Pakistani newspapers ran headlines that blasted Trump as a hectoring bully but also published nuanced commentaries calling for pragmatism and patience. The editors of Dawn, the country’s most influential daily paper, counseled that “there is still space and time for constructive dialog. A strategic rupture is in neither the U.S. nor Pakistan’s interest.”
For Pakistan, the issue of militant sanctuaries is a familiar one; both of Trump’s immediate predecessors pressed Pakistan to crack down on them but did not take harsh measures, especially because Pakistan was cooperating in the broader anti-terrorism war. This time, though, Pakistani officials are said to be far more worried that Trump, an unpredictable leader, may follow through.
“Trump’s threats are real. . . . Madness on our doorstep has already arrived,” commentator Syed Talat Hussain wrote in the News International on Monday. He suggested that if Trump, “an ignoramus addicted to creating sensation,” ordered a drone strike in Pakistani territory — as opposed to the border tribal areas — it could “get us embroiled in a war with the U.S. This is deadly serious business.”
Pakistanis have been even more deeply rattled by Trump’s warm embrace of India, where the current prime minister is an ardent Hindu nationalist and Indian army troops have been waging an aggressive, months-long campaign against Muslim protesters in the disputed Kashmir region.
Pakistan has long pursued influence in Afghanistan largely as a foil to India, a larger and more powerful rival, only to see New Delhi become a major benefactor of the U.S.-backed government in Kabul.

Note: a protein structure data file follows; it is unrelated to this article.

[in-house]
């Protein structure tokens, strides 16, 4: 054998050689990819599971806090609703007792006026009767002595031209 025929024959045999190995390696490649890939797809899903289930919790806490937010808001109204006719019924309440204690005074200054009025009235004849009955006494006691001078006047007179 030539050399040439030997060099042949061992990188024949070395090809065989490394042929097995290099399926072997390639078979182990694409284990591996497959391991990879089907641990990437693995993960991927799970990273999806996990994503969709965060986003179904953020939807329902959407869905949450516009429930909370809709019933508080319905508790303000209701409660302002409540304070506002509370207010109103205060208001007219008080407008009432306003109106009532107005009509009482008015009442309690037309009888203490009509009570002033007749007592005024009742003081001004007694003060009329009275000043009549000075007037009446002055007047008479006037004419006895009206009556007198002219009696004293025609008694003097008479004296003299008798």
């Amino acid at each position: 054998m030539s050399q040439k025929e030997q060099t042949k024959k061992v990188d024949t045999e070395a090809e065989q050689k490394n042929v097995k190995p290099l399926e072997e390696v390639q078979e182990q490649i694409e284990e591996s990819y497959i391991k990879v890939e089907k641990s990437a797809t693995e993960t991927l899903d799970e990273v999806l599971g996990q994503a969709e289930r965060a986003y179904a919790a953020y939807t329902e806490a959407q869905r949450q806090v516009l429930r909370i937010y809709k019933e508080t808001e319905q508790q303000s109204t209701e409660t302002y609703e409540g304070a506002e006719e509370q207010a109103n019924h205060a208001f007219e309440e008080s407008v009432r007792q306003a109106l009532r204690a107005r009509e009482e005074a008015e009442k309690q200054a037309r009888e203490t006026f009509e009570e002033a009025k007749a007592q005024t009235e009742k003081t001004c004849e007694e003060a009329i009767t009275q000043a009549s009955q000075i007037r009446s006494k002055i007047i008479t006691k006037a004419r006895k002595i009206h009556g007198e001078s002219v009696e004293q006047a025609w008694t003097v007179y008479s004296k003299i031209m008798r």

“Trump’s comments about India were more unsettling for Pakistanis than his threats to Pakistan,” said Michael Kugelman, a Pakistan expert at the Woodrow Wilson International Center for Scholars in Washington. “The U.S. calling for a deeper Indian footprint in Afghanistan sets off alarm bells across Pakistan. It will cause very real fear.”
A few Pakistani voices here have called for a rethinking of Pakistan’s efforts to influence Afghanistan, noting this has created a burden on its resources and a spillover of Islamist radicalization. But virtually no one questions the notion that India, the world’s largest democracy, is their mortal enemy — a premise that has long kept Pakistan’s army in a position of extraordinary power but has left the country increasingly isolated.
Today, the dominant sentiment here is one of betrayal by an old friend that owes a large debt to Pakistan.
“We have sacrificed for so many years to help the United States, and this Afghan war has destroyed us,” said Rehman Malik, a Pakistani senator and former interior minister. “We don’t want anything but their respect. We are a victim of terrorism, not a cause of it. We want peace in Afghanistan, not war. Now America is befriending India at the expense of Pakistan. And that really hurts.”
Shaiq Hussain in Islamabad and Haq Nawaz Khan in Peshawar contributed to this report.